Not just the quantity, but the quality of water for farming is also under scrutiny right now. Dr Dan Marsh from Waikato University’s Department of Economics has studied various systems for allocating nitrogen leaching limits to farmers, and questions whether the Natural Capital Approach, currently proposed by some regions, is the right way to go.
The idea of farming within environmental limits has attracted a lot of attention in recent months. Some of the debate has been around the allocation and setting of nitrogen leaching limits; limits on the amount of nitrogen that can be allowed to leach from a farm or catchment into rivers or lakes.
The recent environment court decision on the Horizon’s Proposed One Plan (POP) has put the spotlight on the Natural Capital Approach (NCA) which allocates nitrogen leaching rights at a flat rate per hectare that varies with land use class (LUC).I believe we need an open debate about the pros and cons of alternative systems including the NCA approach. This debate needs to start with a clear understanding of what the allocation systems are trying to achieve and should make full use of the lessons of experience. A good place to begin to understand some of these is Tom Tietenberg’s book Emissions Trading.
The natural capital approach has some merit as a compromise between a ‘grandparenting’ approach that recognises existing activities but rewards those who currently leach the most nitrogen, and a ‘polluter-pays’ approach that would reward those who currently leach the least. The NCA approach was proposed for the Horizons region and survived a lengthy consultation process and scrutiny in the Environment Court, but should it be applied in other regions? The NCA is but one of many allocation systems – so which one is best? The answer to this question depends partly on what allocation is attempting to achieve and partly on whether nitrogen trading is allowed – as I will explain below.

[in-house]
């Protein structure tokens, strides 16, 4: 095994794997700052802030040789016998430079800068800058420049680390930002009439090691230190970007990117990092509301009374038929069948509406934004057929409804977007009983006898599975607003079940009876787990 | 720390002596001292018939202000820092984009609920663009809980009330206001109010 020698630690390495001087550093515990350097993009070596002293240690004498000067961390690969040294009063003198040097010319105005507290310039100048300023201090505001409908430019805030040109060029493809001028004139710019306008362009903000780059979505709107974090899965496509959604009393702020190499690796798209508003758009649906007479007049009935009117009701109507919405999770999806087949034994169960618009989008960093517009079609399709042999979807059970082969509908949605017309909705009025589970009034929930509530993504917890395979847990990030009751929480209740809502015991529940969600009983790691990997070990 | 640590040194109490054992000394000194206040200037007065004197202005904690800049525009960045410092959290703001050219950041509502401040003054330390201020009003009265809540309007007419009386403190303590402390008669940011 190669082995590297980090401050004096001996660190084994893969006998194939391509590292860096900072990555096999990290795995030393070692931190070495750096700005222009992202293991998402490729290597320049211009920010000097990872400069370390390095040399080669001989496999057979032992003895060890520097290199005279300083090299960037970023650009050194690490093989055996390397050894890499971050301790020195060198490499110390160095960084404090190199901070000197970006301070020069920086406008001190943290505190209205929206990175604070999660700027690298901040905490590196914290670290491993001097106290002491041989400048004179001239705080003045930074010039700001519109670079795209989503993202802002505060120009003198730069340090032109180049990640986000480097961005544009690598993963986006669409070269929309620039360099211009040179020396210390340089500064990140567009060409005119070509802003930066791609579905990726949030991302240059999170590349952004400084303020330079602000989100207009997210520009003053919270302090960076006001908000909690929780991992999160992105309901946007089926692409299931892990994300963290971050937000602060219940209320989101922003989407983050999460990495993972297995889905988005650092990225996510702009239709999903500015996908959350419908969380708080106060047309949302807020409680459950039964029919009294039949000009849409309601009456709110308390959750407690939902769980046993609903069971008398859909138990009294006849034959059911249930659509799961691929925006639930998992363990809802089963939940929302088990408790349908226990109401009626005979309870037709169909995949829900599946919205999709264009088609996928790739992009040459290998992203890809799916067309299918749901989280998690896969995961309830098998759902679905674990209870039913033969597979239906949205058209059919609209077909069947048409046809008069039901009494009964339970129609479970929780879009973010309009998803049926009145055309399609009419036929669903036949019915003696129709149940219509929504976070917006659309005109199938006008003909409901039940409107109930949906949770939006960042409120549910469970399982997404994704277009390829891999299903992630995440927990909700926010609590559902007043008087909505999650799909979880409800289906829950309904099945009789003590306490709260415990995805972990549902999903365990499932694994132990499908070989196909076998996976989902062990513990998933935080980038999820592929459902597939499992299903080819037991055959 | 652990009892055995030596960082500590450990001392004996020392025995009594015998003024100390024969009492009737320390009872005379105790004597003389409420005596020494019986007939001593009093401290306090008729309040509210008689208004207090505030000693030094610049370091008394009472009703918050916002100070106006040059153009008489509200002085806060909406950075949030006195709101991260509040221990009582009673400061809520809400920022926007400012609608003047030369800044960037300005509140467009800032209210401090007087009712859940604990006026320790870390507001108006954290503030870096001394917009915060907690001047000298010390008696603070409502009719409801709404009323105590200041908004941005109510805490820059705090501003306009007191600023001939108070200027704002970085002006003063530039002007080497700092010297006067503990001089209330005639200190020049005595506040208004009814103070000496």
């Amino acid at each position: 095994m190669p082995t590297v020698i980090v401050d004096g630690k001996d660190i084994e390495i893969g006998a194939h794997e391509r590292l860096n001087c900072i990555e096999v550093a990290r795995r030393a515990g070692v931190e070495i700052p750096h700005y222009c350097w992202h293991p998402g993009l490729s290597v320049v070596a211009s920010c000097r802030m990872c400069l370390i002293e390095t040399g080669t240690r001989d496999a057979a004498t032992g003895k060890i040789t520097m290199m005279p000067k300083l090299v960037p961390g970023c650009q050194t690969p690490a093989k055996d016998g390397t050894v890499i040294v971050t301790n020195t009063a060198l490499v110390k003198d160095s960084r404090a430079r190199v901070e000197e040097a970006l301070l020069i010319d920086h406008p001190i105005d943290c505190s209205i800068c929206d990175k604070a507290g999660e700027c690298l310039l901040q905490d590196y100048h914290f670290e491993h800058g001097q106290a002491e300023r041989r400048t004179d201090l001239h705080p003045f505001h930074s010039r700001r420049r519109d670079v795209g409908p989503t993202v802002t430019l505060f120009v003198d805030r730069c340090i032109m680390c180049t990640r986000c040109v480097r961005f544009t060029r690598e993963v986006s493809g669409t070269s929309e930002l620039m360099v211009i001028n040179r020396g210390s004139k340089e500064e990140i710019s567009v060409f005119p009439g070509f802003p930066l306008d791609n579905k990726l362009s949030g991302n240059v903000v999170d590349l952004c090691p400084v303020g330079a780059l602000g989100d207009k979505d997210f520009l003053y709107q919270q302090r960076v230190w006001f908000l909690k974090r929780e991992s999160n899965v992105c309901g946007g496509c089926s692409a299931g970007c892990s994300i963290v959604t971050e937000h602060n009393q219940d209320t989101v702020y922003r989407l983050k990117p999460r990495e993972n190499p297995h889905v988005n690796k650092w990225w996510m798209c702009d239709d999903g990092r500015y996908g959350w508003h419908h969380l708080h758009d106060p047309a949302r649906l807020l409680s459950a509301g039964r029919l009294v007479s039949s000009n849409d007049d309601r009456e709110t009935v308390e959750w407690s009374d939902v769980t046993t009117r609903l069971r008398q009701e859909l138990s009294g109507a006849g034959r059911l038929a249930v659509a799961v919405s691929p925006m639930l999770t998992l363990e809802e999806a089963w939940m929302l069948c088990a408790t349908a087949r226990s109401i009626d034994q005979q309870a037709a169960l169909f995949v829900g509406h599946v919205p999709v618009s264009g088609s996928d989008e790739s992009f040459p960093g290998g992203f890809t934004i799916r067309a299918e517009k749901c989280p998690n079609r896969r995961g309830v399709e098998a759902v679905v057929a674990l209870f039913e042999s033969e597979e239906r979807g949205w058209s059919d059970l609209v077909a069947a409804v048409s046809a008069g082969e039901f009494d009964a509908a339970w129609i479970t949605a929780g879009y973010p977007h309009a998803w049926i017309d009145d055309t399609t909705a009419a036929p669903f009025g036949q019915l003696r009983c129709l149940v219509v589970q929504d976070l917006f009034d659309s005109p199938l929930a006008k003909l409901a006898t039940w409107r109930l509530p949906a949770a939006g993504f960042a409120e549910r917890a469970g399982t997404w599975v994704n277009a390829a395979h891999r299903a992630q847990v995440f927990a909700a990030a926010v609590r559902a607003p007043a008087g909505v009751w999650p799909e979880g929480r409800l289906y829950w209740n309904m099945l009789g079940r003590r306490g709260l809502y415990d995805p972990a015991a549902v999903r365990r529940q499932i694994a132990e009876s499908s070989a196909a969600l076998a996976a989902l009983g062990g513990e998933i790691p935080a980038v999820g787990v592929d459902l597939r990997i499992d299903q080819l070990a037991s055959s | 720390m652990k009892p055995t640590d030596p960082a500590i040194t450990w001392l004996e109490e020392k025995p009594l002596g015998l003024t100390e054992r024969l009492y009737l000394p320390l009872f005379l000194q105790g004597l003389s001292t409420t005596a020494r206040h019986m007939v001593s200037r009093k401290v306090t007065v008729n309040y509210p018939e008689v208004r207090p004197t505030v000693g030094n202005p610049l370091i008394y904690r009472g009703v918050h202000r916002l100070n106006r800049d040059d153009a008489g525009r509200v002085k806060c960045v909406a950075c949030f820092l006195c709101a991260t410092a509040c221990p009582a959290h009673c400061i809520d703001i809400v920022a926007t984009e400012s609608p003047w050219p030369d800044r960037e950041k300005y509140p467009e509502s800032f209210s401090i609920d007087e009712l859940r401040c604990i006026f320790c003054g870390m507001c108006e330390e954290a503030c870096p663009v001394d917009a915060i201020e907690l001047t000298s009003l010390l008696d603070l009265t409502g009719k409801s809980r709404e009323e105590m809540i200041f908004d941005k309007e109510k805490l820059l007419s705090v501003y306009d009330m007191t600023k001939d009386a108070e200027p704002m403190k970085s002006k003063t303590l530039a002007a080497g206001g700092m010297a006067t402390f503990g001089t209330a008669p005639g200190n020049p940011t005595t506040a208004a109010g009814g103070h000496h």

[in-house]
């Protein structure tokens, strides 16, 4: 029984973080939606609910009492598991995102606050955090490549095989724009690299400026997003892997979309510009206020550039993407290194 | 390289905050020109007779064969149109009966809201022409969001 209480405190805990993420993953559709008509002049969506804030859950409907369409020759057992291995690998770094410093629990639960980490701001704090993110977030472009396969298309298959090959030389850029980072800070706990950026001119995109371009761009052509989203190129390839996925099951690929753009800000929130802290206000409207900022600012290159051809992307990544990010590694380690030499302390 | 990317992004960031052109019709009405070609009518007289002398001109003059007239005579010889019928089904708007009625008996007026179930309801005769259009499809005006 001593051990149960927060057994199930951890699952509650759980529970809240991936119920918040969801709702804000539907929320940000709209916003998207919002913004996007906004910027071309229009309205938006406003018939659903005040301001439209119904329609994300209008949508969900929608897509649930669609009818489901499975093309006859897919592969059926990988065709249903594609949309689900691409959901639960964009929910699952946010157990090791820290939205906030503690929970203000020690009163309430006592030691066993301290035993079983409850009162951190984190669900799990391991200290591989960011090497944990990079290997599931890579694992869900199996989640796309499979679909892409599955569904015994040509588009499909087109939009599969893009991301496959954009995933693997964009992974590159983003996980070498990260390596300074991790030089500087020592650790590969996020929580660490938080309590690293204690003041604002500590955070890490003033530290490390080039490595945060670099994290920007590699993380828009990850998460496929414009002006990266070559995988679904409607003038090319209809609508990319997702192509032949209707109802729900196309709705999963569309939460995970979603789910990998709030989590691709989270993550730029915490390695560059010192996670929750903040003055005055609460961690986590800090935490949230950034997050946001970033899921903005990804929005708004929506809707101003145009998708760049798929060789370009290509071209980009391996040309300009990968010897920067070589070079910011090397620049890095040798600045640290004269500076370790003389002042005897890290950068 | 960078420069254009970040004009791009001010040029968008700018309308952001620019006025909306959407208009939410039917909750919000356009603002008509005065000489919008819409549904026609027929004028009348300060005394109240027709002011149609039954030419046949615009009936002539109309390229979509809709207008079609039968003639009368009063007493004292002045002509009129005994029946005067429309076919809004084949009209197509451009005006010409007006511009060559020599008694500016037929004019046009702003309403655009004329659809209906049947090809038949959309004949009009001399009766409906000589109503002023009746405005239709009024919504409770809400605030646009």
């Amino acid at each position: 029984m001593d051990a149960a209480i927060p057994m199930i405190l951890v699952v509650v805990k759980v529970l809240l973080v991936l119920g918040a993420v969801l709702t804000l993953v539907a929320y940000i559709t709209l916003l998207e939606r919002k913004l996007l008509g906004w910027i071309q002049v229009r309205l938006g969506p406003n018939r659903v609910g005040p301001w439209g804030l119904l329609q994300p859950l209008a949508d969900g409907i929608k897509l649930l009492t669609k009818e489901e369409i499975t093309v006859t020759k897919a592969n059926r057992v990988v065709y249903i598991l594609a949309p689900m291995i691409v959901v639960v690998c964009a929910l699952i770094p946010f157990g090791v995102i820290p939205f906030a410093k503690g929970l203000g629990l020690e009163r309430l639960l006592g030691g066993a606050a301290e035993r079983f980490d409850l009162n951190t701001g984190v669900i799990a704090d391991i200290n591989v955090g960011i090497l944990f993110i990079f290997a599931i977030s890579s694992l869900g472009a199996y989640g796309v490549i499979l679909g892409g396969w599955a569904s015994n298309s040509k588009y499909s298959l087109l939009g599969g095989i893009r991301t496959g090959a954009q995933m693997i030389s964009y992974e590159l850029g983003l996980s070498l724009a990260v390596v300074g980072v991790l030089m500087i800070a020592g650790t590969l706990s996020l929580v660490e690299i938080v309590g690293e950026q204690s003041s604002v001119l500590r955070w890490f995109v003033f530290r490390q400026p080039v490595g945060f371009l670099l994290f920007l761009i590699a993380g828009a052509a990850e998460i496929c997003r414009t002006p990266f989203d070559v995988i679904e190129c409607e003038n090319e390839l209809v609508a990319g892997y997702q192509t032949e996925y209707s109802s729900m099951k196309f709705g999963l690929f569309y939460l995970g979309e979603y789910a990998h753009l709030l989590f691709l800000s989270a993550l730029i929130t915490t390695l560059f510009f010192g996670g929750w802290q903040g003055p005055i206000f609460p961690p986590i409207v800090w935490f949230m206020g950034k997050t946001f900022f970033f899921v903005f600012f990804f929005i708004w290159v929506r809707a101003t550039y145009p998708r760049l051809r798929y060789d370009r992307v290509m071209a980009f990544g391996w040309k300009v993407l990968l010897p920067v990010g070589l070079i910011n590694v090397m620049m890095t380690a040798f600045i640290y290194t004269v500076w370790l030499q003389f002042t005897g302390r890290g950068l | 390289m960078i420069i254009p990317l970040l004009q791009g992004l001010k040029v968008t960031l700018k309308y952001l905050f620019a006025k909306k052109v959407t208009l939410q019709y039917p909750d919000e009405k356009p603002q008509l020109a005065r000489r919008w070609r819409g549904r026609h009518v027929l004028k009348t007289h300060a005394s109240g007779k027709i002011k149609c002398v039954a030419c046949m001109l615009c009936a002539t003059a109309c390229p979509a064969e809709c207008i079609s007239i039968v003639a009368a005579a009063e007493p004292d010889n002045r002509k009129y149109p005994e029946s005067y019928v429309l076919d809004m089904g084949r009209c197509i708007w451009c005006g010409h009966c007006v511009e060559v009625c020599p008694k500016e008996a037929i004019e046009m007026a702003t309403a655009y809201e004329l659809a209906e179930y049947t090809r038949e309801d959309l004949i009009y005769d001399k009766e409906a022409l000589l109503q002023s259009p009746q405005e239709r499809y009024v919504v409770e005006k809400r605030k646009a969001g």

I was very pleased to hear that the Court believes that a nitrogen trading scheme ‘has some merit’ and should be considered by way of a Plan Change in the future. The vital thing about trading is that it can allow nitrogen leaching to be reduced at least cost – and that has to be good for farmers and for the whole country. If the cost of trading is kept low and trading is encouraged, we can then achieve appropriate land use and the best economic outcomes for the region and for the country as a whole – no matter what allocation system is put in place.
But choosing the best allocation system is still vitally important because it will determine who wins and who loses and most importantly, whether farmers and local communities broadly support the regulatory regime or will do their level best to find a way around it. For that reason, the best allocation system may be the one that farmers and local communities think is fairest.
The natural capital approach has some merits but there is nothing especially ‘natural’ about it. Appendix 6 of Horizons Farm Strategies for Contaminant Management report states that: “The Nitrogen (N) loss limit is defined as the amount of N lost by leaching from the soil growing a legume based pasture fixing N biological, under optimum pastoral management…, before the introduction of additional technologies...”
This strikes me as an essentially arbitrary system for allocating leaching limits and one that does not take a holistic view of sustainability. According to the OECD, “Sustainability occurs when development does not erode, but rather maintains or enhances environmental [natural], economic, social and human capital”. The trouble with the NCA approach is that it bases allocations on one aspect of natural capital while ignoring economic, social and human capital. It gives two farms on identical soils identical allocations while ignoring the fact that one might be totally undeveloped and the other might have spent millions on a dairy conversion (economic capital), and in building up human resources to run it (social and human capital). This is a much more serious problem if trading is not allowed and so businesses are stuck with their initial allocations.
As we choose between alternative allocation systems let’s make sure that we draw fully on the lessons of experience, both overseas and in New Zealand. Motu Economic and Public Policy Research have been carefully assessing the case for nutrient trading in the Lake Rotorua catchment for several years and provide an excellent resource on alternative allocation systems on their website.
There is nothing especially natural about the NCA approach. It ignores past use and allocates leaching rights according to a very narrow subset of natural capital rather than being based on a broader sustainable approach to natural, economic and social capital. These shortcomings may perhaps be overlooked if stakeholders support the approach and consider it to be broadly fair. But before we look at extending the NCA approach, let’s have an open debate about the alternatives and make good use of the lessons of experience.